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Archives of Gynecology and Obstetrics

, Volume 298, Issue 5, pp 991–999 | Cite as

Major and minor complications after resection without bowel resection for deeply infiltrating endometriosis

  • Johannes Lermann
  • Nalan Topal
  • Werner Adler
  • Thomas Hildebrandt
  • Stefan P. Renner
  • Matthias W. Beckmann
  • Stefanie Burghaus
Gynecologic Endocrinology and Reproductive Medicine

Abstract

Purpose

To analyze major and minor complications following surgery for deeply infiltrating endometriosis including long-term impairment of intestinal, bladder, and sexual function.

Methods

Patients who had undergone resection for deeply infiltrating endometriosis without anterior rectal resection between 2001 and 2011 were included (n = 134). Clinical and surgical data, as well as minor and major complications, were recorded. A questionnaire was sent to the patients and to a healthy control group (n = 100).

Results

Major complications occurred in 3.7% and minor complications in 12.7% of the patients. Surgical revision was necessary in five cases. The questionnaire response rate was 66.4%, with a mean follow-up period of 75.6 months. Weak urinary flow was reported by 26.4% of the patients; a feeling of residual urine by 16.1%; constipation by 13.5%; more than one bowel movement/day by 16.9%; insufficient lubrication during intercourse by 30.3%. The findings for weak urinary flow, feeling of residual urine, and insufficient lubrication differed significantly from the control group. Subgroup analysis did not identify any statistical associations between questionnaire responses and dyspareunia or dysmenorrhea as reasons for surgery, or previous endometriosis surgery in the patient’s history.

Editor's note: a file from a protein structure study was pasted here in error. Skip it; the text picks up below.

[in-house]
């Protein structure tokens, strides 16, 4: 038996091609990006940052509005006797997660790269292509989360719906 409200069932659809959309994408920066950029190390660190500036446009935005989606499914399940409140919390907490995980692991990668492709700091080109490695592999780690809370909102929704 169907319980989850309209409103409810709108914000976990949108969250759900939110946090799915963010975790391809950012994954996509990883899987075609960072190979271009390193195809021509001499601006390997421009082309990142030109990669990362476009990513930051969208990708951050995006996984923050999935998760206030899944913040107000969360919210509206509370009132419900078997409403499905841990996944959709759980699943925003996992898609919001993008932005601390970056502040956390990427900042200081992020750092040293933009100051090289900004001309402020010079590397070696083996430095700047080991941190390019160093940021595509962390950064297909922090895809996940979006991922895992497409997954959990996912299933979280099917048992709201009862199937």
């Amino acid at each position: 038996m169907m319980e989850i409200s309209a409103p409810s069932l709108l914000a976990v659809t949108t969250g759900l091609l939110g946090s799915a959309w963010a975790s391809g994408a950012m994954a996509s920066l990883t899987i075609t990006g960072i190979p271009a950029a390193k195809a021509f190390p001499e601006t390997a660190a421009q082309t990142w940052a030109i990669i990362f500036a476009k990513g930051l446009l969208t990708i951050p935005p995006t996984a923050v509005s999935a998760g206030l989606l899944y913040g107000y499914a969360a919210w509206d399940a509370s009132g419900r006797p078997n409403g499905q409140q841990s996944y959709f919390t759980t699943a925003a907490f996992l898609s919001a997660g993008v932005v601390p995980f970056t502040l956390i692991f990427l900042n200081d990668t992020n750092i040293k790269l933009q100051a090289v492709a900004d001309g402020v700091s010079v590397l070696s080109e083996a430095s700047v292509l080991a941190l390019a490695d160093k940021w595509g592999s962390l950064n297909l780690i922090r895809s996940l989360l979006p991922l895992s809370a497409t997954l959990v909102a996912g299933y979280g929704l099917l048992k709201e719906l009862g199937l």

Conclusions

The major and minor complication rates were consistent with or lower than the literature data. Few studies have investigated complication rates associated with treatment for endometriosis in the sacrouterine ligaments and/or the rectovaginal septum. The high rates of impaired bladder function and sexual function after endometriosis surgery, as well as inadequate data, make further prospective studies on this topic necessary.

Keywords

Deeply infiltrating endometriosis Minor complications Rectovaginal septum Major complications Bladder function Sexual function 

Notes

Acknowledgements

The contribution of N. Topal to this publication was performed in partial fulfillment of the requirements for obtaining the degree of Doctor of Medicine. Parts of the study published here have been used for her doctoral thesis at the Medical Faculty of the Friedrich-Alexander University Erlangen-Nuremberg (FAU).

Author contributions

JL: project development, manuscript writing, data analysis. NT: data collection, postgraduate research. WA: statistician. TH: data collection. SPR: project development. MWB: data analysis. SB: data analysis, project development.

Compliance with ethical standards

Conflict of interest

All authors declare that they have no conflict of interest.

Ethical standards

All procedures performed in studies involving human participants were in accordance with the ethical standards of the institutional and/or national research committee and with the 1964 Helsinki Declaration and its later amendments, or comparable ethical standards.

Informed consent

Informed consent was obtained from all individual participants included in the study.

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Copyright information

© Springer-Verlag GmbH Germany, part of Springer Nature 2018

Authors and Affiliations

  1. 1.Department of Obstetrics and Gynecology, Erlangen University HospitalFriedrich Alexander University of Erlangen–NurembergErlangenGermany
  2. 2.Department of Obstetrics and GynecologyKlinikum BayreuthBayreuthGermany
  3. 3.Department of Biometry and EpidemiologyFriedrich Alexander University of Erlangen–NurembergErlangenGermany
  4. 4.Department of Obstetrics and GynecologyKlinikverbund Südwest, Klinikum Sindelfingen-BöblingenBöblingenGermany

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